“When I called the manager earlier to tell them it was okay for you to charge to my bill, I mentioned that you’d been locked out of your bungalow. He went and investigated, and had your stuff brought here.” He crawled up beside her. “Your bill is being credited for your share of the bungalow from last night on. He doesn’t have another open room for you yet, but is going to try and find you one. Until then, you can stay here if you want.”

“He couldn’t get Jenny to let me back in?”

He hesitated a bit before answering. “No. She wouldn’t budge, even when he told her she and her boyfriend were going to have to pay the full cost of the bungalow.”

“Did she tell him why?”

“Before I answer, do you have any idea what she’s angry about?”

“Not a clue.”

“She said you’d hit on her boyfriend.”

“What?!? Where’d she get a stupid idea like that? I can’t imagine what she sees in him, let along having any desire to be within arm’s reach of him myself.” She released a disgusted-sounding noise. “I’d hit on a pig before I’d hit on him.”

“Well, wherever she got the idea, I guess that explains why she’s locked you out.”

“I should just change my flight and go home.”

“No, you shouldn’t. Why should your vacation get spoiled because she has a problem?”

She gestured in frustration. “I came here to spend a week with my friend, and I’d hoped she’d get over whatever her problem was so we could salvage some of that, but that’s not going to happen now. So I don’t have my friend, I don’t have a bungalow, and I don’t really have any reason to stay.”

He moved to the foot of the bed, and took hold of the corner post. Struggling hand over hand, he pulled himself up until he could get his fluke under him. Finally standing upright, he hopped awkwardly to turn and face her, holding onto the post for support and balance. He let go with one arm, and held it out to his side. “You still have a friend here, at least if you want one.”

“That looks really uncomfortable for you.”

“Maybe a little, but I thought it would be more comfortable for you than asking you to get down on the floor with me. I don’t have legs to go for a walk with you, but I do have arms that work just fine for hugs.”

She stepped into the embrace and lowered her face to his shoulder. “Why have you been so nice to me? I’ve been such a pest.”

“I don’t know, Teresa. I’ve spent pretty much my entire life surrounded by the Pod, and I came here thinking that being alone for once would be enjoyable. The funny thing is, you’ve been the best thing about this vacation so far. Maybe I’m just not cut out to be alone.”

“You’re the only reason my vacation hasn’t been a total disaster.” She sniffed and squeezed him a bit tighter.

He gave her a light kiss on the neck. “Would you really want to split up the duo of Merman and Crazy Reef Girl? There’s still so much ocean to save.”

“How am I supposed to save an ocean when I can’t even save my oldest friendship?”

“You don’t know that it’s not salvageable yet, and if it’s not, it’ll be because Jenny doesn’t want to save it.” He stroked her hair. “The Pod has an old friend named Diego. He’s a church pastor, and he often has some interesting perspectives on things. He told us once that God sometimes has to use a bad situation to direct us towards something good.”

“I’ve told friends similar things. Funny that it doesn’t seem as easy to accept when it happens to me.”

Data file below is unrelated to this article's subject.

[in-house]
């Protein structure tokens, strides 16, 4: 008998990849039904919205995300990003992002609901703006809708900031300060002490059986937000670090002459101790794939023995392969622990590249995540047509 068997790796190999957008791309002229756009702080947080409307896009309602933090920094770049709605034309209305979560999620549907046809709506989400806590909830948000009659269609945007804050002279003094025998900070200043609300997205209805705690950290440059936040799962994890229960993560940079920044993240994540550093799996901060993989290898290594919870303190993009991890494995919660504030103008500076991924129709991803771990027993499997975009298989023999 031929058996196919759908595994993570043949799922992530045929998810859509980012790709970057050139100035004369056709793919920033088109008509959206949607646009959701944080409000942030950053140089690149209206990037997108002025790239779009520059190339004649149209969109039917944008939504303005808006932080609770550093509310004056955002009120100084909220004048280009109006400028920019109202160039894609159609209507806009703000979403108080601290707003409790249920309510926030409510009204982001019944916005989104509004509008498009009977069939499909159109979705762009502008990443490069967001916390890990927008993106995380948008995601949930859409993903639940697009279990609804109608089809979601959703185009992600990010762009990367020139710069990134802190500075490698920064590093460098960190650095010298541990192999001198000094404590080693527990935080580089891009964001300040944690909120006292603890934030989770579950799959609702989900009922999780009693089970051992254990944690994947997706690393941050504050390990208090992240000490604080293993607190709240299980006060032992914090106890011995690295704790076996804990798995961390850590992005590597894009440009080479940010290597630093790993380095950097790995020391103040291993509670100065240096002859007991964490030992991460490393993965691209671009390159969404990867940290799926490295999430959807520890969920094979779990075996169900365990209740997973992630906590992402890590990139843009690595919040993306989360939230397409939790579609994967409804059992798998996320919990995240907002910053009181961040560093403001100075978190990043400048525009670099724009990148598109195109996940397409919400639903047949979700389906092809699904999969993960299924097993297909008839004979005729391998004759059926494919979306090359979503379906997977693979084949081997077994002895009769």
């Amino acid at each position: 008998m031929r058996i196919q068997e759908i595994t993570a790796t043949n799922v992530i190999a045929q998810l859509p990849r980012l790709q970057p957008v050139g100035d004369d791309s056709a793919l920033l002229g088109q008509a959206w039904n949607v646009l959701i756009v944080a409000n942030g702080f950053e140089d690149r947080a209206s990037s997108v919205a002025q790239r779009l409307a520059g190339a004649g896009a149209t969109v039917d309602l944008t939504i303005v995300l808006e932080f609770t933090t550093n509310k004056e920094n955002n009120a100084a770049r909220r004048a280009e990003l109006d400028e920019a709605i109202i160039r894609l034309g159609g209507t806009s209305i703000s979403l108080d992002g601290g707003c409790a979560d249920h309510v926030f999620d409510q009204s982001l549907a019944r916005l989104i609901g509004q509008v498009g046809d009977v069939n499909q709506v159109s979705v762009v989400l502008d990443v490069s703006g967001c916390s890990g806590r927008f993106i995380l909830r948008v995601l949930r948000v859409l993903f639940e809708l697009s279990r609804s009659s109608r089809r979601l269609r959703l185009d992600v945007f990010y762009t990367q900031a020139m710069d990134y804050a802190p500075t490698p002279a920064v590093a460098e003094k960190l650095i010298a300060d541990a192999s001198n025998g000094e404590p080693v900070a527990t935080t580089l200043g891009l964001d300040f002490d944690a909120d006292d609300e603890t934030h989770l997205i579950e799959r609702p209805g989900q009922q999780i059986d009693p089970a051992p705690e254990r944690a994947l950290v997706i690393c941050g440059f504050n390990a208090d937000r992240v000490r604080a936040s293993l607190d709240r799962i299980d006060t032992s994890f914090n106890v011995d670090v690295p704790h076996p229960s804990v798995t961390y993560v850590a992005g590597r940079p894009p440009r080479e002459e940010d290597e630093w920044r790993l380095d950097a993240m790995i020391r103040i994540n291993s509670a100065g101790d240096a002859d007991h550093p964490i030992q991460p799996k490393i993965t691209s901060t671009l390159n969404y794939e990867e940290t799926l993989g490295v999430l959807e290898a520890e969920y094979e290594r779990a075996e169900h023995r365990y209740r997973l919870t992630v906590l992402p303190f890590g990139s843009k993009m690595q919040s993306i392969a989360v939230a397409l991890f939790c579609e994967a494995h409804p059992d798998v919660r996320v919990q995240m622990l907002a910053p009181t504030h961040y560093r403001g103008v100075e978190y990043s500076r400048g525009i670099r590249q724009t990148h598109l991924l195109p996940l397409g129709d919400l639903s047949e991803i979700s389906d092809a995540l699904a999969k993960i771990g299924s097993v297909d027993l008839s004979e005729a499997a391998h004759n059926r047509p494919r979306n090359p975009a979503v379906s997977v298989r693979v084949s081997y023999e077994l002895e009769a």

He chuckled. “Diego says that faith isn’t accepting things that are easy. The Pod had to accept a lot of things that weren’t easy since the day Dr. Marcel was taken from us. Some of us still don’t accept that it was all part of a plan, but looking back, I see too many things that were just too much to be coincidence.”

“My pastor says there’s no such thing as coincidence.”

“Then maybe both of us being here this week is no coincidence, either. I’m not suggesting we rush into anything, but we could always take the rest of the week to decide if it’s worth pursuing beyond that.”

“A week isn’t much time to figure something like that out.”

“Ten feet isn’t much of a swim, either, but we’d never have made it out to the reef without swimming that ten feet first.” He shifted his weight slightly, trying to relieve some of the discomfort in the tip of his tail. “There’s a restaurant in town that’s setting up a low table for my birthday tonight. I’d love it if you would join me for dinner.”

She lifted her head from his shoulder and looked into his face. Her eyes were red and wet. “It seems I’ve invited myself to so much of your vacation. I think this is the first thing you’ve invited me to.”

“There are a lot of things the Pod has no experience with, but I think I’m actually asking you out on a date.”

“It’s been a long time since I was asked out by anyone that I would consider going out with. Are you sure you want to date a crazy girl like me?”

“I wouldn’t have asked if I wasn’t sure.”

“Is this dress nice enough for the restaurant?”

“It’s nicer than the t-shirt I’ll wear.”

She put one hand on the back of his head, and gave him a quick kiss. When he smiled, she gave him a longer kiss.

“Does this mean it’s a date?”

Nodding, she whispered. “Thank you for saving my vacation.”

“Thank you,” he said.

Thursday, March 11, 2010

Friday Fiction for March 12, 2010

Friday Fiction this week is Dancing on Rainbows with Sharlyn. Since St. Patrick’s Day is this coming week, dance an Irish jig over to the rainbow, where MckLinky awaits like a pot of gold, only full of fiction links for you.

No Irish jigs in my story this week, but we do have a guest appearance by one of my favorite characters, and maybe just a glimpse of the end of the rainbow. If this is your first visit to this story, please start at Part 1, or else you’re probably going to find it confusing coming in this close to the end.

If you’re completely new to my blog and my stories, it might help to know the Pod first appeared in my book, Cardan’s Pod. I have quite a few Pod stories here (hence the name of the blog), but a good one to start with would be The Rescue, from August, 2008.

Reef, Her Madness

Part 6

By Rick Higginson

Timothy ate his breakfast, absently staring out over the ocean through the sliding glass door. Teresa sat at the desk with her breakfast, still wearing the Ocean World t-shirt and fidgeting her left hand through her hair.